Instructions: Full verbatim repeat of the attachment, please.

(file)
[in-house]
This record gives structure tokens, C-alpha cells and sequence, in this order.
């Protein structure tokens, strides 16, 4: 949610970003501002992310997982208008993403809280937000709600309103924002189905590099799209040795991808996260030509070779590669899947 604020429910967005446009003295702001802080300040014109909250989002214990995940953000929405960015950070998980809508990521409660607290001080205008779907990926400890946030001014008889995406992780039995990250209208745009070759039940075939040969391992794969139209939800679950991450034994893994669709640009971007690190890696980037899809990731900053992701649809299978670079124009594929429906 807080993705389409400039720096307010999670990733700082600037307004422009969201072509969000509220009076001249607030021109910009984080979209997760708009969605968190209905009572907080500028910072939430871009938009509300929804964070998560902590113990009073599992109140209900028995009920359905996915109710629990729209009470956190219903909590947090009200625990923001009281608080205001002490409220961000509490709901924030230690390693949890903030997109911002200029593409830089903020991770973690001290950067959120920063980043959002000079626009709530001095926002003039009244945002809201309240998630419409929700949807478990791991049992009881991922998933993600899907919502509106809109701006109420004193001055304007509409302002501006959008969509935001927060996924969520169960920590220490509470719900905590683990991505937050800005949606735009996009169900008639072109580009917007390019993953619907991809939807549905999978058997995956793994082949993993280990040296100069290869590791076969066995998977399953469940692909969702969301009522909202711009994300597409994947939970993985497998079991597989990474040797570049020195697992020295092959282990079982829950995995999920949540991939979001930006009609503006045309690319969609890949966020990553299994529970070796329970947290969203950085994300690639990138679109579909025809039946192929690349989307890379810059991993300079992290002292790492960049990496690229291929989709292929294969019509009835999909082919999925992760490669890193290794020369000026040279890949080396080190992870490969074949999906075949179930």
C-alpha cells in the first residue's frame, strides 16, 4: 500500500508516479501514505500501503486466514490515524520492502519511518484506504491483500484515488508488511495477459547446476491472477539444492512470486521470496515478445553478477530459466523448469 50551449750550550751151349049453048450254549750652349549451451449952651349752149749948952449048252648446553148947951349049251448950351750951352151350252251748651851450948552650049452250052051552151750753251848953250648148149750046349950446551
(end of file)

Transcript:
[in-house]
This record gives structure tokens, C-alpha cells and sequence, in this order.
């Protein structure tokens, strides 16, 4: 949610970003501002992310997982208008993403809280937000709600309103924002189905590099799209040795991808996260030509070779590669899947 604020429910967005446009003295702001802080300040014109909250989002214990995940953000929405960015950070998980809508990521409660607290001080205008779907990926400890946030001014008889995406992780039995990250209208745009070759039940075939040969391992794969139209939800679950991450034994893994669709640009971007690190890696980037899809990731900053992701649809299978670079124009594929429906 807080993705389409400039720096307010999670990733700082600037307004422009969201072509969000509220009076001249607030021109910009984080979209997760708009969605968190209905009572907080500028910072939430871009938009509300929804964070998560902590113990009073599992109140209900028995009920359905996915109710629990729209009470956190219903909590947090009200625990923001009281608080205001002490409220961000509490709901924030230690390693949890903030997109911002200029593409830089903020991770973690001290950067959120920063980043959002000079626009709530001095926002003039009244945002809201309240998630419409929700949807478990791991049992009881991922998933993600899907919502509106809109701006109420004193001055304007509409302002501006959008969509935001927060996924969520169960920590220490509470719900905590683990991505937050800005949606735009996009169900008639072109580009917007390019993953619907991809939807549905999978058997995956793994082949993993280990040296100069290869590791076969066995998977399953469940692909969702969301009522909202711009994300597409994947939970993985497998079991597989990474040797570049020195697992020295092959282990079982829950995995999920949540991939979001930006009609503006045309690319969609890949966020990553299994529970070796329970947290969203950085994300690639990138679109579909025809039946192929690349989307890379810059991993300079992290002292790492960049990496690229291929989709292929294969019509009835999909082919999925992760490669890193290794020369000026040279890949080396080190992870490969074949999906075949179930």
C-alpha cells in the first residue's frame, strides 16, 4: 500500500508516479501514505500501503486466514490515524520492502519511518484506504491483500484515488508488511495477459547446476491472477539444492512470486521470496515478445553478477530459466523448469 50551449750550550751151349049453048450254549750652349549451451449952651349752149749948952449048252648446553148947951349049251448950351750951352151350252251748651851450948552650049452250052051552151750753251848953250648148149750046349950446551